- Pressure force on the piston is always tangential and is fully exploited for power production. In addition, the applied forces are only in the direction of the flow allowing the piston sleeve to be very short (see Figure 4).
- Lack of lubricant inside the compression and combustion chambers. As it is well-known, the lubricant may also contribute to the unburned HC emissions of an engine .
- The symmetry of the SARM design minimizes the need for counterweights.
- Up to 15% lower fuel consumption, taking advantage of the higher efficiency, as explained previously .
- Great potential for lower NOx emissions, due to the lower combustion temperatures. In addition, the compression chamber can be designed in such a way that the heat dissipation to the coolant (or the environment) is enhanced and the charge air remains at a lower temperature (thus higher density) before entering the combustion chamber.
- Decoupling of the main engine processes. Although this is an inherent characteristic of any split engine, and not only of the current one, it is important to be mentioned here that it offers great advantages compared to the conventional reciprocating piston engines. As described previously, each process occurs at a separate volume and on a specific side of each piston, enabling thermodynamic optimization, as well as selection of different materials and application of individual surface treatment.
2.2. Objectives and Methodology
- Investigating the most effective labyrinth seal to seal the compression chamber and
- Investigate the compression chamber’s design
2.2.1. Sealing Geometries
- One-sided straight labyrinth seal (Figure 5a) where all teeth are located on the rotating part (motion transfer arm). This kind of seal is very simple to manufacture and very cheap because conventional materials may be used for its construction. The first designs of such labyrinths used large chambers between two neighbouring teeth. Moreover, relatively long teeth can be easily damaged, destroying the chambers (or pockets) between them.
- Tooth interlocking labyrinth seal (Figure 5b). This seal usually employs a labyrinth with more teeth and a higher pressure drop. This kind of labyrinth sealing has not been investigated thoroughly by many researchers [28,29]. For this kind of labyrinth, the size of the teeth is also investigated, which practically modifies the size of the chamber between the teeth. The following teeth dimensions are investigated:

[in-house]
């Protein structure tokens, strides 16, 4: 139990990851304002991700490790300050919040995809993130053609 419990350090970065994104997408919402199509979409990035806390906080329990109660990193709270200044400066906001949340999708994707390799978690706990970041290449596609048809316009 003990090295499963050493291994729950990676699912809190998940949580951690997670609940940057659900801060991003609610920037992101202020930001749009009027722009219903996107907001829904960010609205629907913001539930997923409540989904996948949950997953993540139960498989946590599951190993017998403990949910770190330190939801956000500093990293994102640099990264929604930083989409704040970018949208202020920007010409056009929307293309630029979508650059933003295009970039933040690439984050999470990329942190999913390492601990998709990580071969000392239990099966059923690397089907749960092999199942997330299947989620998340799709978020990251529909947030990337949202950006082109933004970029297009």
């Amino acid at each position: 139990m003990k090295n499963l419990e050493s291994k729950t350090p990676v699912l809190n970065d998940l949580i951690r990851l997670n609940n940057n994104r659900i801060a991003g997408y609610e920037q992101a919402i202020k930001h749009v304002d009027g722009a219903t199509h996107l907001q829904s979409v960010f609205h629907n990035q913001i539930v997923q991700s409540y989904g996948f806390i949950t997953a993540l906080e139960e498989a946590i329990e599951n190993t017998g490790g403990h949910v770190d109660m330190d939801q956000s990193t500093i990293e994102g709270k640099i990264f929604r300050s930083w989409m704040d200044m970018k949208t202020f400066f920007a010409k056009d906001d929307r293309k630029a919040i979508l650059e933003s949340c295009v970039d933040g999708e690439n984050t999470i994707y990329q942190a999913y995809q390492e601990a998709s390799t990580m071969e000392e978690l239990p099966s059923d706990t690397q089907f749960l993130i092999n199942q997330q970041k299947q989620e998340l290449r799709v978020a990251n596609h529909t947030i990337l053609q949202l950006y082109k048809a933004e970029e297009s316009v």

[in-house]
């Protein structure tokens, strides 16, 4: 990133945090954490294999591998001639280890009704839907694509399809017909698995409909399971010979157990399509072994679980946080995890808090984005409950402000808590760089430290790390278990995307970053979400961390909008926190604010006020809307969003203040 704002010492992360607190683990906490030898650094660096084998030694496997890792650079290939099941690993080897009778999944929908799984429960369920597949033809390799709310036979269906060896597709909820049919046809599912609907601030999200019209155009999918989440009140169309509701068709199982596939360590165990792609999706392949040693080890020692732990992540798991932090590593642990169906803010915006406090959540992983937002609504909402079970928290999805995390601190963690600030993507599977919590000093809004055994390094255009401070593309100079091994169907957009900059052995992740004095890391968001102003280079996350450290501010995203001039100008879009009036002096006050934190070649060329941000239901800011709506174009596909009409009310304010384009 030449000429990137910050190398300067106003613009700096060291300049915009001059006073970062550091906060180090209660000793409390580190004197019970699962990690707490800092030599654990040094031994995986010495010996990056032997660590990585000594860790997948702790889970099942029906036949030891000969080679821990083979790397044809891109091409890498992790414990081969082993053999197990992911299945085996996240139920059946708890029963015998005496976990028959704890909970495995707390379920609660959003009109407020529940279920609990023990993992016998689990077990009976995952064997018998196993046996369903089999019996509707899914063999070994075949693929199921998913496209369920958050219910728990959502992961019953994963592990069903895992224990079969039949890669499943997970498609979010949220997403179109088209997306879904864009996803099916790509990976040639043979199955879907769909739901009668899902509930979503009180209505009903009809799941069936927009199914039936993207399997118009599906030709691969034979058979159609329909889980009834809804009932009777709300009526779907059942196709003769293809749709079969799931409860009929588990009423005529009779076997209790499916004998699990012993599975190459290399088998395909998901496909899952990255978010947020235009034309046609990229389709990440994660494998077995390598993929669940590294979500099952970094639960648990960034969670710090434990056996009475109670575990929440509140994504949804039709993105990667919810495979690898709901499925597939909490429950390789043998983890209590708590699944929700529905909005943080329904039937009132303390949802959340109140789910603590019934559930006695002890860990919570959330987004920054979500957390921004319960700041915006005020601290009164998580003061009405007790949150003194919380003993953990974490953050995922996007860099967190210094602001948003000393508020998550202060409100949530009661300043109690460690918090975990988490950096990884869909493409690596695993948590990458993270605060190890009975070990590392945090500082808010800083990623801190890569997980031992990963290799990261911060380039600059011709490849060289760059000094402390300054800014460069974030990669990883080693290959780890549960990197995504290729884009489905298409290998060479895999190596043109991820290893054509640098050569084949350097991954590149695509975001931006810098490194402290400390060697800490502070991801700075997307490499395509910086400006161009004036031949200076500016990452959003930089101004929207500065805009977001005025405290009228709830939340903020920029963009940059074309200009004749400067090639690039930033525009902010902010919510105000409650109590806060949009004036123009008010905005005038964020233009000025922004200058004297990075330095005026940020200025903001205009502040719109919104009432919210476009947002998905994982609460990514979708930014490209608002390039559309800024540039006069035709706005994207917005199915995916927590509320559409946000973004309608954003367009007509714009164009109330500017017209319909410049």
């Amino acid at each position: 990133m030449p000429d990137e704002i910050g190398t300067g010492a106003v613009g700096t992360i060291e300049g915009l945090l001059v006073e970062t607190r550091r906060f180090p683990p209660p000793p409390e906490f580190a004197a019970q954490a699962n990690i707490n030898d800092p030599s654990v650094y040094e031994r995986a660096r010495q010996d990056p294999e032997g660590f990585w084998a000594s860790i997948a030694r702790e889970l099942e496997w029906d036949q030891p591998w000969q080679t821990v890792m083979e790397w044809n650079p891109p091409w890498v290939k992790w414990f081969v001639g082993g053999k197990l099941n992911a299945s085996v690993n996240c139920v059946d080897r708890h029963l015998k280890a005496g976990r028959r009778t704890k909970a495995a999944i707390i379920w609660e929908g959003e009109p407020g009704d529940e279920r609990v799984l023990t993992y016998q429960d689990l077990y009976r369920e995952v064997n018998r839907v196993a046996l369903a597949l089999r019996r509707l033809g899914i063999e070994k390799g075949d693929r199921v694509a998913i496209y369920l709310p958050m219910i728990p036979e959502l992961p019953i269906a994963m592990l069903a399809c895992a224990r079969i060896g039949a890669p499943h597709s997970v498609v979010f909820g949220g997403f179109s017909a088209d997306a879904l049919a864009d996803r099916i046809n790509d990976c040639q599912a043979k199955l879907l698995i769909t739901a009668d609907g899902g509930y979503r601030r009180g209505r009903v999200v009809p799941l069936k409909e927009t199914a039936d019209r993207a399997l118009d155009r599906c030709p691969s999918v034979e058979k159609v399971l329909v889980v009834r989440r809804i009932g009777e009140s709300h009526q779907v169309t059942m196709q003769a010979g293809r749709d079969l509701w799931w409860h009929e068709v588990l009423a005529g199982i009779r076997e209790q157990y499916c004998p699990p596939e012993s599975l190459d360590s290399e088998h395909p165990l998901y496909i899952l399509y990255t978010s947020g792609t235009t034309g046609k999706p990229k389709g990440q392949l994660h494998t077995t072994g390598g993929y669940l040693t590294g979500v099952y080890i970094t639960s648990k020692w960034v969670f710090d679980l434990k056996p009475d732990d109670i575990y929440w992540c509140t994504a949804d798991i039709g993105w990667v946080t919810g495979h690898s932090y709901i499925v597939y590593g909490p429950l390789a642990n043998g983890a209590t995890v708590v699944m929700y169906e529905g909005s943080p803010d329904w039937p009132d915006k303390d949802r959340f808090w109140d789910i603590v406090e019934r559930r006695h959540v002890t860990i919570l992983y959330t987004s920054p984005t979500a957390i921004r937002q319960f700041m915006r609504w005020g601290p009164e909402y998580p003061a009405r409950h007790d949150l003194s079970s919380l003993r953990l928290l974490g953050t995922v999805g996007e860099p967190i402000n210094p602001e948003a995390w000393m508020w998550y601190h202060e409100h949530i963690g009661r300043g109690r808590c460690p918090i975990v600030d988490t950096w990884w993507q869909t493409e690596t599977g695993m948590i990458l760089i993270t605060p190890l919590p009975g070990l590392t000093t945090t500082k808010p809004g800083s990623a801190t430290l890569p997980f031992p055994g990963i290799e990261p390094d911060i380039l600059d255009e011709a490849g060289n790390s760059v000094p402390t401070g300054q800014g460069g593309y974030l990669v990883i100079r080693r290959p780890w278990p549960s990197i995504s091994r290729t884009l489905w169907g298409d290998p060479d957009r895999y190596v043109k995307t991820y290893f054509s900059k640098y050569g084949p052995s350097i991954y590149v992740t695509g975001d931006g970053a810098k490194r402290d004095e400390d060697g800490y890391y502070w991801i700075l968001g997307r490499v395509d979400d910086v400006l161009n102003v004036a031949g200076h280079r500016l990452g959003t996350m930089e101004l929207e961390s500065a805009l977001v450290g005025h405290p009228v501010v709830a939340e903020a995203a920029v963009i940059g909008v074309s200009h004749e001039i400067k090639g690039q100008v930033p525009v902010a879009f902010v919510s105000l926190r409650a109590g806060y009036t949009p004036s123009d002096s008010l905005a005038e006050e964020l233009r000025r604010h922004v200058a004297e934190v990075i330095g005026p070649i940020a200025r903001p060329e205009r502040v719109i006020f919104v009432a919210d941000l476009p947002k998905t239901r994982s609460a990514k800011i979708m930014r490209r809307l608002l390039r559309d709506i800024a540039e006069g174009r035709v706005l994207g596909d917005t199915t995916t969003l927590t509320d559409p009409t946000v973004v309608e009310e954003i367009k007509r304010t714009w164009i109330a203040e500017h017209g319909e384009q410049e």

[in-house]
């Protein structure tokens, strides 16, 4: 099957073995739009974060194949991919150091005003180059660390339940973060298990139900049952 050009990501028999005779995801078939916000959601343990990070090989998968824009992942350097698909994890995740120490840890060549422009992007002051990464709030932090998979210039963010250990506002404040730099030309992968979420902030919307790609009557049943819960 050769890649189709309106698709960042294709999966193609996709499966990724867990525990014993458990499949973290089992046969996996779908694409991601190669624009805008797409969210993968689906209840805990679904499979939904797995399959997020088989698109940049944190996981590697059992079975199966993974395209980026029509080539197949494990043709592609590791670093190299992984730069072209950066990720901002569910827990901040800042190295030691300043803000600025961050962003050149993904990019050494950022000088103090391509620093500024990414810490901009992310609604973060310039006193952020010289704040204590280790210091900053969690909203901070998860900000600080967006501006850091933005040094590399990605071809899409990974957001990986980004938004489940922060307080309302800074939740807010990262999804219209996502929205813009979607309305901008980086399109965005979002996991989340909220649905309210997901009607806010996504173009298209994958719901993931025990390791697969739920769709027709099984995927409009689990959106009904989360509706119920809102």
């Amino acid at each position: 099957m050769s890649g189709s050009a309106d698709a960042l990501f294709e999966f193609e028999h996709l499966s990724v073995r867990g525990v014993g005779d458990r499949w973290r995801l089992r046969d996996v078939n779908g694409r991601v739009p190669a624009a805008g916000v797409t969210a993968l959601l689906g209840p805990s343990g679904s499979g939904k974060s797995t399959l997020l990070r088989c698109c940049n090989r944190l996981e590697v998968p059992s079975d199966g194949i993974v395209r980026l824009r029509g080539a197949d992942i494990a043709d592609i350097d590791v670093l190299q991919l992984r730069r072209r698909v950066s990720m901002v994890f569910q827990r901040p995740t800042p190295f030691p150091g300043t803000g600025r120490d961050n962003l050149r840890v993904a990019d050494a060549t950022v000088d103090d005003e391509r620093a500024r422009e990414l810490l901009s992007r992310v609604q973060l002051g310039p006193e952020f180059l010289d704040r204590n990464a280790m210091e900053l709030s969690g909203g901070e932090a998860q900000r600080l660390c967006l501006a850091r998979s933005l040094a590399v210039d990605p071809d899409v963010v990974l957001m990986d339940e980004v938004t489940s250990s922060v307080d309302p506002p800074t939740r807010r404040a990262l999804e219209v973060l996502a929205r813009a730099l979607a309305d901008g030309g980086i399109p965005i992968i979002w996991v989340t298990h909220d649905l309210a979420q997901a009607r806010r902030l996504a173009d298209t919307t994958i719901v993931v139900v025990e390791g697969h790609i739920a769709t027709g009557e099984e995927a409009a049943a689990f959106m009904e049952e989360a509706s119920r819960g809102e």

- 3 mm at the teeth basis and 2 mm at their edge
- 2 mm at the teeth basis and 1 mm at their edge
- 1 mm at the teeth basis and 1 mm at their edge
CFD Model Setup
2.2.2. Compression Chamber’s Design
Simulation Model Setup
3. Results and Discussion
3.1. Sealing Optimization
3.2. Compression Chamber Configuration
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|3D||Periodic Boundary/Sector (pie shape)|
|Flow Assumption||Steady, ideal gas compressible, turbulent|
|Models||Time based, SST k-ω|
|Materials||Air (ideal gas)|
|Operating Pressure (bar)||0|
|Inlet Temperature (K)||700|
|Outlet Temperature (K)||450|
|Wall properties||Adiabatic, absolute roughness=0, no-slip|
|Solution Methods Scheme||Transient|
|Spatial Discretization||Second Order Upwind|
|Convergence criterion||PISO tolerance 10−6|
|Peak p (bar)||Peak T (K)||Peak p (bar)||Peak T (K)|
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Savvakis, S.; Mertzis, D.; Nassiopoulos, E.; Samaras, Z. A Design of the Compression Chamber and Optimization of the Sealing of a Novel Rotary Internal Combustion Engine Using CFD. Energies 2020, 13, 2362. https://doi.org/10.3390/en13092362
Savvakis S, Mertzis D, Nassiopoulos E, Samaras Z. A Design of the Compression Chamber and Optimization of the Sealing of a Novel Rotary Internal Combustion Engine Using CFD. Energies. 2020; 13(9):2362. https://doi.org/10.3390/en13092362Chicago/Turabian Style
Savvakis, Savvas, Dimitrios Mertzis, Elias Nassiopoulos, and Zissis Samaras. 2020. "A Design of the Compression Chamber and Optimization of the Sealing of a Novel Rotary Internal Combustion Engine Using CFD" Energies 13, no. 9: 2362. https://doi.org/10.3390/en13092362